Jamilia Pegram, Wellness Coordinator, Amscan, Inc.
Author, Speaker, Blogger, MomLearn More
The surprise of my life was that facing fears was a path to joy. Some Nerve (“Downright inspiring,” Oprah.com; finalist, Books for a Better Life Award) is the story of ordinary people becoming braver than they ever imagined.Learn More
All about trying new things and making changes in midlife.Learn More
This is a sponsored post; all opinions are my own. Recently I attended a Women’s Basic Bike Maintenance class at Redbeard Bikes in Brooklyn, part of a series of events co-hosted by Liv, the only female-specific bike & apparel brand. Why do women need our own bike maintenance classes? Because we’re more comfortable talking bikes with each other! I honestly feel intimidated in many bike shops, and I know I’m not the only one (how many of you have gotten the patronizing sigh, the barely hidden eye roll at a question?) but Kasia Nikhamina, co-owner of Redbeard with her husband Ilya, and Liv Brand Ambassador Karla R.T. Miele put about a dozen women right at ease with wine and chips and friendly chatter. The group was as diverse as could be, in age, ethnicity, and geography – people traveled from Harlem, Queens, and Westchester to DUMBO to attend – but the common bond of liking to ride and wanting to learn more about bikes brought us together. When Ilya asked “How many of you maintain your bikes yourself?” a few tentative hands went up, and then one brave soul asked “What does that even mean? I mean, what is the maintenance my bike needs?” Many heads began bobbing up and down. Any of us might have felt dumb asking this of a husband, boyfriend or bike salesman but here it was the perfect launching pad for the class, which covered: Diagnosing problems – listening for rattling, clonking, becoming attuned to changes in “feel” Checking brake pads for proper alignment and wear Adjusting brakes Pumping tires – how often, how much Lubing the...Learn More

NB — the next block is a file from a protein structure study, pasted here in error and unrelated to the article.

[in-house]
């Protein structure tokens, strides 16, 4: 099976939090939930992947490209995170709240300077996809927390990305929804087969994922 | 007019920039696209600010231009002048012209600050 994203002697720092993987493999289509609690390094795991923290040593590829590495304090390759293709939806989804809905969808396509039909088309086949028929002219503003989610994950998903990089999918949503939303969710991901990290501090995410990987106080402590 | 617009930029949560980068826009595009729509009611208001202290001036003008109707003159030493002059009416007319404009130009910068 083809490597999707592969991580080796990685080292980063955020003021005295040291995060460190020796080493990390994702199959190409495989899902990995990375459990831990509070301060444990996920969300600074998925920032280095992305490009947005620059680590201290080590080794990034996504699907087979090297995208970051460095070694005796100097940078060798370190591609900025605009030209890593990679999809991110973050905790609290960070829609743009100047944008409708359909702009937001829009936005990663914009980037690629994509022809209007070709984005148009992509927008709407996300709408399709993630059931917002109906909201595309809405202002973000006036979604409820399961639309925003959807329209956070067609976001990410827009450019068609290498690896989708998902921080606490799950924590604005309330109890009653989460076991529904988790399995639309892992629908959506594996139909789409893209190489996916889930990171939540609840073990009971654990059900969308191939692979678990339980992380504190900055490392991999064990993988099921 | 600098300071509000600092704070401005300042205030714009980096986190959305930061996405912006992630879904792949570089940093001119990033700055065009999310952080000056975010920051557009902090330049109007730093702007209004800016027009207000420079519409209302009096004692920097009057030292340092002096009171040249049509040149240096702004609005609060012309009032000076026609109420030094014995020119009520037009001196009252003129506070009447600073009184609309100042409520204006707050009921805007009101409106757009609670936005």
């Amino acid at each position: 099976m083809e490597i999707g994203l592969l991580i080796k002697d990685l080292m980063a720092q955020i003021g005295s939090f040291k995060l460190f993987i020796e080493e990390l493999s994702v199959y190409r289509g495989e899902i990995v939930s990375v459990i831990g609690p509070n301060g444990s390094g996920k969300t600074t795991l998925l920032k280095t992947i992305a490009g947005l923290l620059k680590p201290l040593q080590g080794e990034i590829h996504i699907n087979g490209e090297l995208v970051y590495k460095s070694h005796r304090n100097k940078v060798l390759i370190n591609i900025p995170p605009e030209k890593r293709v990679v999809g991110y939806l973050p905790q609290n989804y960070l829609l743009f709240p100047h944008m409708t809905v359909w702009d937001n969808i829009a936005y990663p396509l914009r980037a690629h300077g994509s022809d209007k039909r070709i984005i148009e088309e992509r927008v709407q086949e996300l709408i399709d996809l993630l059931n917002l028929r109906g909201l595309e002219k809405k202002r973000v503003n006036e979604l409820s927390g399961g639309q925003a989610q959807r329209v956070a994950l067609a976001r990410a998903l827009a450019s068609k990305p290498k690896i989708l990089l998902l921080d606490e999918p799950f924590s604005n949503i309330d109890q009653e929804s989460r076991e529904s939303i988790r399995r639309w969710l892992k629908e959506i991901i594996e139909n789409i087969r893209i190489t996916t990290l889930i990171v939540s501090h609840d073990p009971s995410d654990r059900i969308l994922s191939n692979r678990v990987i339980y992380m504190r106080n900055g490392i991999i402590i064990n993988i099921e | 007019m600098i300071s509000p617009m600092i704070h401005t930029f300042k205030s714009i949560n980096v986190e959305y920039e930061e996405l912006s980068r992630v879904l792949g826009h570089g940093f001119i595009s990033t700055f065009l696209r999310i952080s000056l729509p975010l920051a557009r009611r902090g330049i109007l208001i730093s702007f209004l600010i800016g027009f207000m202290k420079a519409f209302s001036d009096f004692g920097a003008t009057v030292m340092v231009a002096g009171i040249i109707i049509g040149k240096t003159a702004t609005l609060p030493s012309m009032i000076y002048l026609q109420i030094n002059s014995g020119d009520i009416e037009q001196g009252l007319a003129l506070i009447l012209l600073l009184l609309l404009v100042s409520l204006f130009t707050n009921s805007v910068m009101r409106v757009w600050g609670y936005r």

When the weather report for the 42-mile TD Five Boro Bike Tour 2016 said “a total washout – rain all day and temperatures in the 40s” I was not happy. I have somehow, through training for 3 5-Boros and 3 triathlons since learning to bike 2 years ago with Bike New York Adult Beginner classes, managed to avoid cycling long distances in the rain. The thought of biking on wet and slippery roads while getting hypothermia made me want to fake a fever and call the whole thing off. But the 5 Boro is RAIN OR SHINE, my team is called Team #SomeNerve (WHY? WHY didn’t I call it Team #SOMEFAIRWEATHERNERVE?), and despite some cancellations a great number of BRAVE teammates checked in to say “I’M STILL IN!” So I went to work figuring out how best to weather the weather. I queried experts at Red Beard Bikes, Liv Cycling, Hastings Velo, and the fine athletes at the Women for Tri Facebook Group. Our hard earned advice: * Dress appropriately – Anti fog sunglasses and/or a visor under your helmet. WATERPROOF gloves, rain jacket, rain pants. In my case, “Water Resistant” Gloves = “Water Becomes Irresistible at about Mile 15” and Your Hands Will be Wet and Frozen. Wool (or if you’re allergic to wool, like me, tech fabric/fleece) base layers, not cotton. Two layers of socks, shoe covers. And what I learned the hard way: Make sure all your zippers are zipped, and every inch of your base layers are tucked INSIDE your waterproof outer shell, or else your clothes will soak up the rain like a sponge! *...Learn More